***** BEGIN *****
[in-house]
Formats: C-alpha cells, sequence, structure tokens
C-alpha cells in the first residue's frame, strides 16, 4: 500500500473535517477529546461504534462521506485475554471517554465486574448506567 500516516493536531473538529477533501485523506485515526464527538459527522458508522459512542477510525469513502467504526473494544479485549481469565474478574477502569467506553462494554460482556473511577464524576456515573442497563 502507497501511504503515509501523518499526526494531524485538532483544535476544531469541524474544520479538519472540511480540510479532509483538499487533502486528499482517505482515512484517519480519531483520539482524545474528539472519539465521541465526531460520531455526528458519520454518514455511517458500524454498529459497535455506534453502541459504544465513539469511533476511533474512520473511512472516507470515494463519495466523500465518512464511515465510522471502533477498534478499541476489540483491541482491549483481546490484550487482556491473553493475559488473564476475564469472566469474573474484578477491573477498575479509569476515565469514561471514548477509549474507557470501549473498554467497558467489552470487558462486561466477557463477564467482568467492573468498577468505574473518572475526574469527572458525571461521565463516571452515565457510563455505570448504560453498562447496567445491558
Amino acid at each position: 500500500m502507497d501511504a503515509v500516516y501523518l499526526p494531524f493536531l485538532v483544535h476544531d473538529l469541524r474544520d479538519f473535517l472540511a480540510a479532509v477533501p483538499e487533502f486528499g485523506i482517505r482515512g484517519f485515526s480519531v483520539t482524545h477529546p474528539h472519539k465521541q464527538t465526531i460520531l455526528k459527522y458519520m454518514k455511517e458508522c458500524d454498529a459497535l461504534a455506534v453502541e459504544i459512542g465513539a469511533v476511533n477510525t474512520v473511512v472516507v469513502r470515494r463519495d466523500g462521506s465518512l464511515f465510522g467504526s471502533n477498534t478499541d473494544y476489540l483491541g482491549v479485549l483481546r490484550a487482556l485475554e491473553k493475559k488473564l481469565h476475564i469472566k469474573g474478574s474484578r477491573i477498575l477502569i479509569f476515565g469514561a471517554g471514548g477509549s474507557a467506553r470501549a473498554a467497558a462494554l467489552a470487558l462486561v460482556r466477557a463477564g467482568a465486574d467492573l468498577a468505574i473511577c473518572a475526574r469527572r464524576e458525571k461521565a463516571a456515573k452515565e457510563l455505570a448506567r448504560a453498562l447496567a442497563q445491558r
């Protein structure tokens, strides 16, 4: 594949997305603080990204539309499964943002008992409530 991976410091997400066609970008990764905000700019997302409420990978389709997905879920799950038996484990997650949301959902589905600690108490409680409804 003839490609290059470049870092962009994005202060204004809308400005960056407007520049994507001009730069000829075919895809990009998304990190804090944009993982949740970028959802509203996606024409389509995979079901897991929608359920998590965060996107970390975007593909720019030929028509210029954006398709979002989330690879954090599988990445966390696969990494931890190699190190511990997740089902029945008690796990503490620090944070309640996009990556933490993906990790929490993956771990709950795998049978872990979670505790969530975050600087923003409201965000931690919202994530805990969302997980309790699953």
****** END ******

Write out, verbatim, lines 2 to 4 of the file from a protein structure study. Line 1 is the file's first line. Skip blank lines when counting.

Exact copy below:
Formats: C-alpha cells, sequence, structure tokens
C-alpha cells in the first residue's frame, strides 16, 4: 500500500473535517477529546461504534462521506485475554471517554465486574448506567 500516516493536531473538529477533501485523506485515526464527538459527522458508522459512542477510525469513502467504526473494544479485549481469565474478574477502569467506553462494554460482556473511577464524576456515573442497563 502507497501511504503515509501523518499526526494531524485538532483544535476544531469541524474544520479538519472540511480540510479532509483538499487533502486528499482517505482515512484517519480519531483520539482524545474528539472519539465521541465526531460520531455526528458519520454518514455511517458500524454498529459497535455506534453502541459504544465513539469511533476511533474512520473511512472516507470515494463519495466523500465518512464511515465510522471502533477498534478499541476489540483491541482491549483481546490484550487482556491473553493475559488473564476475564469472566469474573474484578477491573477498575479509569476515565469514561471514548477509549474507557470501549473498554467497558467489552470487558462486561466477557463477564467482568467492573468498577468505574473518572475526574469527572458525571461521565463516571452515565457510563455505570448504560453498562447496567445491558
Amino acid at each position: 500500500m502507497d501511504a503515509v500516516y501523518l499526526p494531524f493536531l485538532v483544535h476544531d473538529l469541524r474544520d479538519f473535517l472540511a480540510a479532509v477533501p483538499e487533502f486528499g485523506i482517505r482515512g484517519f485515526s480519531v483520539t482524545h477529546p474528539h472519539k465521541q464527538t465526531i460520531l455526528k459527522y458519520m454518514k455511517e458508522c458500524d454498529a459497535l461504534a455506534v453502541e459504544i459512542g465513539a469511533v476511533n477510525t474512520v473511512v472516507v469513502r470515494r463519495d466523500g462521506s465518512l464511515f465510522g467504526s471502533n477498534t478499541d473494544y476489540l483491541g482491549v479485549l483481546r490484550a487482556l485475554e491473553k493475559k488473564l481469565h476475564i469472566k469474573g474478574s474484578r477491573i477498575l477502569i479509569f476515565g469514561a471517554g471514548g477509549s474507557a467506553r470501549a473498554a467497558a462494554l467489552a470487558l462486561v460482556r466477557a463477564g467482568a465486574d467492573l468498577a468505574i473511577c473518572a475526574r469527572r464524576e458525571k461521565a463516571a456515573k452515565e457510563l455505570a448506567r448504560a453498562l447496567a442497563q445491558r